Unlike people, unlikeable animals are hard to come by. From my experience, cats lack a sinister motive and the sense for a deliberate betrayal that humans often calculate. Meeting awful people is like seeing a chicken wing bone on Atlanta sidewalks; you’ll come across one almost every day. But cats tend to be more so arbitrarily manipulative, usually when it comes to their necessities. Pets can feel that they have failed you in some way or another — they are remorseful, bowing their heads in disdain. An encounter with an animal who is out of control and erratic in the most devious ways never reaches the back burner of your memory. For example, I stopped believing that a four-leaf clover had any significance in this world after a traumatic incident with our old neighbor’s cat with that exact name.
When I would see Clover, he would usually have a dead animal next to him, or with blood on his jowl, vehemently searching for his next prey. To put his demeanor into frame, he was worse than Church from Pet Semetary. But at the naïve age of seven, I thought every living creature had virtue buried somewhere in their heart. I would often wonder if Clover’s sadistic owner, Adam — who also had a fascination with killing small animals — perhaps made Clover this way. I rarely saw the two interact. Adam was a few years older than me, but still, my parents were wary of me hanging out with him. In hindsight, they were right to be alarmed.
I assumed that Adam named him Clover because he was lucky to slip through the portal of hell. Clover had white fur with patches of black, glaring emerald eyes, and a scar across his eye, similar to Scar from the Lion King. I never learned the origin of his scar, but that was probably for the better. There had been numerous times where Clover was rather pleasant to me, rubbing against my shin as if I had saved him from whatever God-forsaken place that he had come from before. But it was a façade — and I fell for it.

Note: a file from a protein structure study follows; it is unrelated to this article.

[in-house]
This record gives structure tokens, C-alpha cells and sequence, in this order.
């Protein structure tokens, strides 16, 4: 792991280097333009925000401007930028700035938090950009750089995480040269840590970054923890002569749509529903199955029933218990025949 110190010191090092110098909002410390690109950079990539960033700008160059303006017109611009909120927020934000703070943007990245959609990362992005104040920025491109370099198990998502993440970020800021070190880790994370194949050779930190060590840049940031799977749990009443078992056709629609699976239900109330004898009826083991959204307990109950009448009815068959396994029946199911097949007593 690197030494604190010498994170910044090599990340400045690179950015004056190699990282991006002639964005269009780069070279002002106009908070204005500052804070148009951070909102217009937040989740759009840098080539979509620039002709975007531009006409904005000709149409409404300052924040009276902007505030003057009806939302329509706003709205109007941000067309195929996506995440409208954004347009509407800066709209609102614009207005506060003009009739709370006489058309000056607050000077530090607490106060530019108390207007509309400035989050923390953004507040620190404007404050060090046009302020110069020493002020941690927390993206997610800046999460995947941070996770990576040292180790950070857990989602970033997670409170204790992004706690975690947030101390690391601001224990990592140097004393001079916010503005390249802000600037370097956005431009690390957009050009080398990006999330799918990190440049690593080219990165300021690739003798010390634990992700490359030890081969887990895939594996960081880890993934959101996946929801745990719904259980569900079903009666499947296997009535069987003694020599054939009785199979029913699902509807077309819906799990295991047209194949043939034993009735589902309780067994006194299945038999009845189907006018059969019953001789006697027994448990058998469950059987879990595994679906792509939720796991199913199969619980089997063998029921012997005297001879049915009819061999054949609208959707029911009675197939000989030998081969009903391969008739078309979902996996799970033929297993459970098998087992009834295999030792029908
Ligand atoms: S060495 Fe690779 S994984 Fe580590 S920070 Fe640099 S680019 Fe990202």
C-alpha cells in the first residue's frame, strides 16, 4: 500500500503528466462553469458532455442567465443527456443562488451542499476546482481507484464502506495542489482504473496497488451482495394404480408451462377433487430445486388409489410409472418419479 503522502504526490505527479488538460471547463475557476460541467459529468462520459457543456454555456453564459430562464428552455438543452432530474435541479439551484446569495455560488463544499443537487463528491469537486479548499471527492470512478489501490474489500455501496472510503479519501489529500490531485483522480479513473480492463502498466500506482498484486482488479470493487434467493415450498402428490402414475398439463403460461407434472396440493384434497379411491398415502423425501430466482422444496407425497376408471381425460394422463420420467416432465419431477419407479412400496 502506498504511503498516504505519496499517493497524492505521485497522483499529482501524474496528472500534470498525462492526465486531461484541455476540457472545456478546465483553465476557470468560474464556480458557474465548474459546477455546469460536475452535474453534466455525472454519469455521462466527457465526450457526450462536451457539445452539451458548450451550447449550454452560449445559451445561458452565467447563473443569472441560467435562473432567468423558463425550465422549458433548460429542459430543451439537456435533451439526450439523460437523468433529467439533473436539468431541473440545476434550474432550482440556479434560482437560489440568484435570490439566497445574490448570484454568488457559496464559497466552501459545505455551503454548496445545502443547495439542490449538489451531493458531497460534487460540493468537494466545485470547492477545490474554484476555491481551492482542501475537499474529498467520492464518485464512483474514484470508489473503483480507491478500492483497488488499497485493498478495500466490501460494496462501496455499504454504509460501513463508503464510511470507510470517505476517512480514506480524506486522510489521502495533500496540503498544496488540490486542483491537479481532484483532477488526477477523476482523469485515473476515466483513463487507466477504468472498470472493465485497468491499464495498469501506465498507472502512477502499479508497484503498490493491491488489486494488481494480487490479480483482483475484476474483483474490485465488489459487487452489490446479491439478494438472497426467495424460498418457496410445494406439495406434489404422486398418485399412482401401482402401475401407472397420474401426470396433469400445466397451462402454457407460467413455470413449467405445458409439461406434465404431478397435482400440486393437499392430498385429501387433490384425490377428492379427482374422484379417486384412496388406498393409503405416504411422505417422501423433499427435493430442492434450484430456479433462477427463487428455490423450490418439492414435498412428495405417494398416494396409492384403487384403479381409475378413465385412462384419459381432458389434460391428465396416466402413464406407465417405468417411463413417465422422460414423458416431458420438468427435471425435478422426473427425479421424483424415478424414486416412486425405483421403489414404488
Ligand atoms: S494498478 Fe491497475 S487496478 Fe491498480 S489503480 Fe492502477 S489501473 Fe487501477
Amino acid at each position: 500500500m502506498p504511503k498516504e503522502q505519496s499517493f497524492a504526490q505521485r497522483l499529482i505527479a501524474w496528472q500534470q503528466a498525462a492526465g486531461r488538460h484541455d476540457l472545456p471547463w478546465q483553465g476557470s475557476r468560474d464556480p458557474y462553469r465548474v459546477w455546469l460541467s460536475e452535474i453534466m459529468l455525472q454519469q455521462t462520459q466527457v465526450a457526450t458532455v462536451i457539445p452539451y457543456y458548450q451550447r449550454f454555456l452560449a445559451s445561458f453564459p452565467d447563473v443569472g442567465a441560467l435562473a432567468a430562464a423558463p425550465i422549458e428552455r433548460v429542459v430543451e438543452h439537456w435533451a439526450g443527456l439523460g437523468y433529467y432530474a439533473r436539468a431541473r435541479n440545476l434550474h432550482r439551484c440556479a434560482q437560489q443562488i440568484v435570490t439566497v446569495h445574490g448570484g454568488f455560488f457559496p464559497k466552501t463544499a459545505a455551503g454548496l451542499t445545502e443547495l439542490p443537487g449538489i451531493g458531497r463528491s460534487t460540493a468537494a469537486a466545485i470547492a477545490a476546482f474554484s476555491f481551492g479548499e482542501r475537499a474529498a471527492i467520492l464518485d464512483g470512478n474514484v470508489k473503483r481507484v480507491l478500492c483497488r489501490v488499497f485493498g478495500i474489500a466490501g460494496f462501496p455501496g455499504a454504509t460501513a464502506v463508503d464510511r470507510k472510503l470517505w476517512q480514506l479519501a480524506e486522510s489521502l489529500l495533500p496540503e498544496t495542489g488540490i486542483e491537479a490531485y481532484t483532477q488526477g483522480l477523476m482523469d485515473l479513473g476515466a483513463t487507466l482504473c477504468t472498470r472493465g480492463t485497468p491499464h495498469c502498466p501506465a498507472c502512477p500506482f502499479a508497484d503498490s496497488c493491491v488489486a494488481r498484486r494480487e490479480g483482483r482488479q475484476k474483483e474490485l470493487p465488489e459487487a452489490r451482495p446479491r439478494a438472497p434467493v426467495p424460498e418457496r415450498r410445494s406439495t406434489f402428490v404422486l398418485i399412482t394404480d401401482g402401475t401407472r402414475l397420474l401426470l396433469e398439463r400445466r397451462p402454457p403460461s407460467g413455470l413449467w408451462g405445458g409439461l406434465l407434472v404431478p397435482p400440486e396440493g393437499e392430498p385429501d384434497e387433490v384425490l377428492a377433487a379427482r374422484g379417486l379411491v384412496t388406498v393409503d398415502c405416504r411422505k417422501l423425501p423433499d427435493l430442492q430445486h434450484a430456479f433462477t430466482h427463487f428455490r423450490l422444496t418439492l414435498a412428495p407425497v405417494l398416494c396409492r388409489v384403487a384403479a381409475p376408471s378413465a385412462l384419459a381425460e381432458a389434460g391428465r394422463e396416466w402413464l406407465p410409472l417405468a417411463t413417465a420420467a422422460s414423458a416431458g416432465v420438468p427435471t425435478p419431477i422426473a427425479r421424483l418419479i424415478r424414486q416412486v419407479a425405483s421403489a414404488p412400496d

On many occasions, I would have to fearfully interrupt Clover while he attacked my cat, Smokey. His attacks were cold, calculated, and always unwarranted. In the midst of their animated quarrels, with fur flying every which way, I would swing a stick towards their direction to break them away from each other — as if I was an amateur sorcerer. Smokey would have missing patches of fur from his neck down to his tail, blood dripping from his nose, and scabs would later develop on his back. I understood the territorial warfare, but Clover’s violent nature had an underlying animosity that I had never seen in an animal. He thrived on inflicting pain on anything that could feel it, including me.
I was wandering outside on a hot summer day, being a kid, flipping rocks to see what was under them, singing songs from my Chumbawamba album, and feeling euphoric because a trip to Video King was in store. I went into the front yard to get my baseball glove when I felt Clover’s eyes piercing me from a small patch of woods. He had the same stare as Mark Wahlberg did in the movie Fear. This didn’t seem like anything out of the ordinary but I began to wonder if he was hurt after he meowed in my direction. I didn’t want him to die. I just wanted him to disappear as the cats did at my aunt Kathy’s farm. I walked closer to him, hoping that somehow he had a revelation, leaving his violent history behind like they often do in films. But there is always a reason for them to return to that violence, somehow better trained than before.
I drew closer to Clover childlike, clicking my tongue, and putting out my wrist while snapping my fingers. His two emerald eyes were blinking slowly and affectionately. Eventually, my hand began petting his head. He gracefully accepted two pets before he lunged forward and dug his claws into each side of my temples. I screamed like Janet Leigh in Psycho with blood streaming down my face. I heard his claws pull out as I threw him off. I began to run away towards our house, noticing in my peripheral that Clover had begun to chase me. I scrambled to grab our front door knob as Clover drew closer. I finally got a grip and got inside before he could attack me again. I heard him clawing at the door as I felt the blood running down my cheeks. That day, I learned that not all animals mean well. And if there is a hell—Clover has a lavish realm dedicated to his nature.